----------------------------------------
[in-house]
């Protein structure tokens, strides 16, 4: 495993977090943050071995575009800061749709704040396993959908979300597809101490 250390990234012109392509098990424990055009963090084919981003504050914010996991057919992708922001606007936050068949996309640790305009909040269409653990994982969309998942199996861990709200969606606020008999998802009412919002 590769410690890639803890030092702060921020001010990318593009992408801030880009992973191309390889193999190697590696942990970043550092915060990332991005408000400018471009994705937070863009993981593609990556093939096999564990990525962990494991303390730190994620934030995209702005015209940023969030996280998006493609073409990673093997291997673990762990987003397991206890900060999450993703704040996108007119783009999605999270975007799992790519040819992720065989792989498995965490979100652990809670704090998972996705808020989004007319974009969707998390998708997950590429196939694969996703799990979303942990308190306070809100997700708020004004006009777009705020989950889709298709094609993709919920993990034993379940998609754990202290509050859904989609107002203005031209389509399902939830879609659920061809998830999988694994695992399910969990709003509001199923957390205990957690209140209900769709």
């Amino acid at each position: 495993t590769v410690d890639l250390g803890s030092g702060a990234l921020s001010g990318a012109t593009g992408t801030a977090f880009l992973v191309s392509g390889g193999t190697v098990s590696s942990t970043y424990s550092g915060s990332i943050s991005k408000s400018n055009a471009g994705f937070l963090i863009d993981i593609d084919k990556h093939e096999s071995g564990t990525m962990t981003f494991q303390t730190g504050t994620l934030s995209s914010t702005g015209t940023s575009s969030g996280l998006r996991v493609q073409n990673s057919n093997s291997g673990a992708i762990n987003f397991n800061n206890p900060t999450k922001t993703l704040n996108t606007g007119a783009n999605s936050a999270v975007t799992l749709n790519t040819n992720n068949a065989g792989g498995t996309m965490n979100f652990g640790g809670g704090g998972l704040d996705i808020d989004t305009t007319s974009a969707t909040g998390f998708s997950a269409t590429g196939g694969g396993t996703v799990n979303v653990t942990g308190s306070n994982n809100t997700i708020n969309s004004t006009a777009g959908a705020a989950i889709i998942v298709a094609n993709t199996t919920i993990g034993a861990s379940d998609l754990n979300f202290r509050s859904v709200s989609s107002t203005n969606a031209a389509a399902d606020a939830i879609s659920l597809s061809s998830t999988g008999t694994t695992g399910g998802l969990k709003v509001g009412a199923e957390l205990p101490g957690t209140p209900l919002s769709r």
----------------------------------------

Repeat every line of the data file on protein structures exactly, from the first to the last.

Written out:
[in-house]
């Protein structure tokens, strides 16, 4: 495993977090943050071995575009800061749709704040396993959908979300597809101490 250390990234012109392509098990424990055009963090084919981003504050914010996991057919992708922001606007936050068949996309640790305009909040269409653990994982969309998942199996861990709200969606606020008999998802009412919002 590769410690890639803890030092702060921020001010990318593009992408801030880009992973191309390889193999190697590696942990970043550092915060990332991005408000400018471009994705937070863009993981593609990556093939096999564990990525962990494991303390730190994620934030995209702005015209940023969030996280998006493609073409990673093997291997673990762990987003397991206890900060999450993703704040996108007119783009999605999270975007799992790519040819992720065989792989498995965490979100652990809670704090998972996705808020989004007319974009969707998390998708997950590429196939694969996703799990979303942990308190306070809100997700708020004004006009777009705020989950889709298709094609993709919920993990034993379940998609754990202290509050859904989609107002203005031209389509399902939830879609659920061809998830999988694994695992399910969990709003509001199923957390205990957690209140209900769709």
């Amino acid at each position: 495993t590769v410690d890639l250390g803890s030092g702060a990234l921020s001010g990318a012109t593009g992408t801030a977090f880009l992973v191309s392509g390889g193999t190697v098990s590696s942990t970043y424990s550092g915060s990332i943050s991005k408000s400018n055009a471009g994705f937070l963090i863009d993981i593609d084919k990556h093939e096999s071995g564990t990525m962990t981003f494991q303390t730190g504050t994620l934030s995209s914010t702005g015209t940023s575009s969030g996280l998006r996991v493609q073409n990673s057919n093997s291997g673990a992708i762990n987003f397991n800061n206890p900060t999450k922001t993703l704040n996108t606007g007119a783009n999605s936050a999270v975007t799992l749709n790519t040819n992720n068949a065989g792989g498995t996309m965490n979100f652990g640790g809670g704090g998972l704040d996705i808020d989004t305009t007319s974009a969707t909040g998390f998708s997950a269409t590429g196939g694969g396993t996703v799990n979303v653990t942990g308190s306070n994982n809100t997700i708020n969309s004004t006009a777009g959908a705020a989950i889709i998942v298709a094609n993709t199996t919920i993990g034993a861990s379940d998609l754990n979300f202290r509050s859904v709200s989609s107002t203005n969606a031209a389509a399902d606020a939830i879609s659920l597809s061809s998830t999988g008999t694994t695992g399910g998802l969990k709003v509001g009412a199923e957390l205990p101490g957690t209140p209900l919002s769709r």